The Top 7 Foods Avoided by Food Safety Experts
Liz Vaccariello, Editor in Chief of Prevention Magazine, recently interviewed several experts on food healthfulness and safety. She asked, “What foods do you avoid”, and was surprised by some of the answers.
1. Canned Tomatoes, Canned Soup, Canned Green Beens
Recently, Consumer Reports magazine found the chemical bisphenol-A (BPA) in the resin lining of many common food brands. BPA is used for food preservation, but is a synthetic estrogen that has been linked to many illnesses including heart disease, diabetes, and reproductive issues. Consumer Reports found the highest levels to be in canned green beans and soups. Fredrick vom Saal, PhD, an endocrinologist at the University of Missouri who studies bisphenol-A (BPA) states that acidic foods such as tomatoes can also cause the BPA to leach into the food, at a rate that exceeds 50 micrograms per liter. Dr. Vom Saal recommends choosing tomatoes in glass bottles or Tetra Pak boxes.
2. Corn-Fed Beef
Cows evolved eating grass, but today’s farmers feed their animals corn and soybeans, which fatten the animals faster for slaughter. A recent study conducted by the USDA and researchers from Clemson University found that corn-fed beef is lower in beta-carotene, vitamin E, omega-3 fatty acids, calcium, magnesium, and potassium than grass fed beef. It is also higher in saturated fat. A study from Purdue University found that corn fed beef contains higher levels of omega-6 fatty acids, which may encourage inflammation in the body and may lead to bone loss. Grass-fed beef can be found at specialty grocers, farmers markets, and nationally at Whole Foods.
3. Microwave Popcorn
A big danger from microwave popcorn is burns from the steam that escapes when the bag is opened. Two chemicals in microwave popcorn have been linked to serious illness. In January 2008, the top four manufacturers removed diacetyl as a butter-flavoring agent in the products because it was linked to lung injuries. ConAgra Foods, General Mills, and the American Pop Corn Company (that sells Orville Redenbacker, Act II, Pop Secret and Jolly Time) have changed their recipes to exclude diacetyl.
More recently, chemicals such as perfluorooctanoic acid (PFOA) have been found to be a part of the lining of the bag, which leaches into the food during microwave cooking. This chemical has been linked to infertility in a recent study from UCLA. In animal testing, the chemicals are linked to liver, testicular, and pancreatic cancer. Olga Naidenko, PhD, a senior scientist for the Environmental Working Group, says “[PFOA] stay in your body for years and accumulate there.” Some larger manufacturers have promised to phase out PFOA by 2015 under a voluntary EPA plan, but until then it is best to make popcorn using canola oil in a covered saucepan or skillet.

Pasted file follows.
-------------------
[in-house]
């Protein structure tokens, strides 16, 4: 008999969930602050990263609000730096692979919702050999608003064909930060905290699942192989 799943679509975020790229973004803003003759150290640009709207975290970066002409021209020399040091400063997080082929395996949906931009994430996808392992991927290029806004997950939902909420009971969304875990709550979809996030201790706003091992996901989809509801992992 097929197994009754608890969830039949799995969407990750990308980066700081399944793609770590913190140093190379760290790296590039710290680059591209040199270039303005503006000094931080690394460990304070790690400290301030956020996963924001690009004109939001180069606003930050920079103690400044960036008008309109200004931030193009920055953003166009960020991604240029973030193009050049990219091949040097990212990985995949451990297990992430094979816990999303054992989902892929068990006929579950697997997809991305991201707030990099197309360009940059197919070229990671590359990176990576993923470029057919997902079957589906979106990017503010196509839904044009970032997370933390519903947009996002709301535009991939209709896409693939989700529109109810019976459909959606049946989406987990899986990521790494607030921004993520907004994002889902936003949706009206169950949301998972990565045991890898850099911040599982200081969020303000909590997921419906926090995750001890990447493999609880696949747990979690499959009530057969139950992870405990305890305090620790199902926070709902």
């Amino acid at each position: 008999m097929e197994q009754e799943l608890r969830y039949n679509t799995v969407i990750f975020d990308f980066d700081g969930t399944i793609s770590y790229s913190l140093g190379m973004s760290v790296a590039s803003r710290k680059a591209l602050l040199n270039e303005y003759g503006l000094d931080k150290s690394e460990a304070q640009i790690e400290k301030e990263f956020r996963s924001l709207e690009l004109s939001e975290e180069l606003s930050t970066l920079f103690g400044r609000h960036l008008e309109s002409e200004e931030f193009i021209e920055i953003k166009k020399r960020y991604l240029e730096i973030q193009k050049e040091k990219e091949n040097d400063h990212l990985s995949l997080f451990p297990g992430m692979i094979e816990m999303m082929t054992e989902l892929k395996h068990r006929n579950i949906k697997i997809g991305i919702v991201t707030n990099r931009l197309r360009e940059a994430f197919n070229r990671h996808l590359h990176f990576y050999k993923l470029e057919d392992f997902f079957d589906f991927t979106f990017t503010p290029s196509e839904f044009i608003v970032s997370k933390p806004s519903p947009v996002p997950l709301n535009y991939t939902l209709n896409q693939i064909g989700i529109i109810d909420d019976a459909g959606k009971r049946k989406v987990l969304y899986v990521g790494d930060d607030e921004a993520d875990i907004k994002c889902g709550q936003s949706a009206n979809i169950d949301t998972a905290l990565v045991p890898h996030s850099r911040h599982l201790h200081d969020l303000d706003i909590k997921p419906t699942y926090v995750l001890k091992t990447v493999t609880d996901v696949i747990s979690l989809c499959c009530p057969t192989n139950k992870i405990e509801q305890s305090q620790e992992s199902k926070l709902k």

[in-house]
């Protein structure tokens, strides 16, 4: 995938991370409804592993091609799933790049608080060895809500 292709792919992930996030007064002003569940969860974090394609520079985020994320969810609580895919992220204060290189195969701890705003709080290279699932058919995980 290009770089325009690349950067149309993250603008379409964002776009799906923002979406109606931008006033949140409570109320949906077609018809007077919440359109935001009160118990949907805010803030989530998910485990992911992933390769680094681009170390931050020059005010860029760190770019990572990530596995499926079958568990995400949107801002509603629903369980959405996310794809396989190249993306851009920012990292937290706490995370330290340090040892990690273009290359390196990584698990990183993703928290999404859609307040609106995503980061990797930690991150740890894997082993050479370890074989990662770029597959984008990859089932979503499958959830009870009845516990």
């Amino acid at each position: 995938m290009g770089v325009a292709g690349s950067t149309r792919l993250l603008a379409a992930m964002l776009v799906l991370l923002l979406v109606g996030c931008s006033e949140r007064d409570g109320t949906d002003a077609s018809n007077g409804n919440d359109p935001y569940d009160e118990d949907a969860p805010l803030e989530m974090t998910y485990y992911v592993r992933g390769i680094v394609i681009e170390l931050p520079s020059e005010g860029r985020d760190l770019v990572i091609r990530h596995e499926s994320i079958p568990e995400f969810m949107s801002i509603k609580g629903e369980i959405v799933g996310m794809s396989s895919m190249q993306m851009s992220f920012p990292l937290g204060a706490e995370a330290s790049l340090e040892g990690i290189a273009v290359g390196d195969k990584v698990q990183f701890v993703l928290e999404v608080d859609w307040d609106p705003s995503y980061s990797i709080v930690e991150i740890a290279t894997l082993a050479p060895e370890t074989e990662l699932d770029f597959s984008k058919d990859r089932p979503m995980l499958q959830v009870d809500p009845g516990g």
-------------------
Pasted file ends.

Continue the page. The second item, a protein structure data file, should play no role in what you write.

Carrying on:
4. Nonorganic Potatoes and Carrots
Root vegetables absorb the pesticides that wind up in the soil. In the case of potatoes, they are also treated with fungicides during the growing season, then sprayed with herbicides to kill off the fibrous vines before harvesting. The potatoes are treated once more at the processing plant to delay sprouting. Jeffrey Moyer, chair of the National Organic Standards Board, says that washing will not remove all the chemicals that have been absorbed into the flesh of the vegetables, and encourages the purchase of organic produce.
5. Farmed Salmon
Salmon is promoted as one of the healthiest foods for the heart because it contains high levels of omega-3 fatty acids. However, when choosing salmon, it is best to choose wild-caught Alaska salmon over farmed salmon. Farmed salmon has been shown to contain 10 times more toxins, including Polychlorinated biphenyls (PCB) and dioxin, than wild salmon. Farmed salmon are fatter, and the PCBs are sequestered into the fat and remain there. In addition, salmon farms can harbor parasites, such as sea lice and kudoa thyrsites, so fishers use pesticides and antibiotics that can become part of your fish dinner. Many industrial salmon farms use artificial colorings to make the fish more appealing to consumers, some of which can be harmful to health.
If a package says fresh Atlantic salmon, it is likely farmed, according to David Carpenter, MD, director of the Institute for Health and the Environment at the University at Albany and publisher of a major study in the journal Science on contamination in fish. He states there are no longer commercial fisheries for wild Atlantic salmon.
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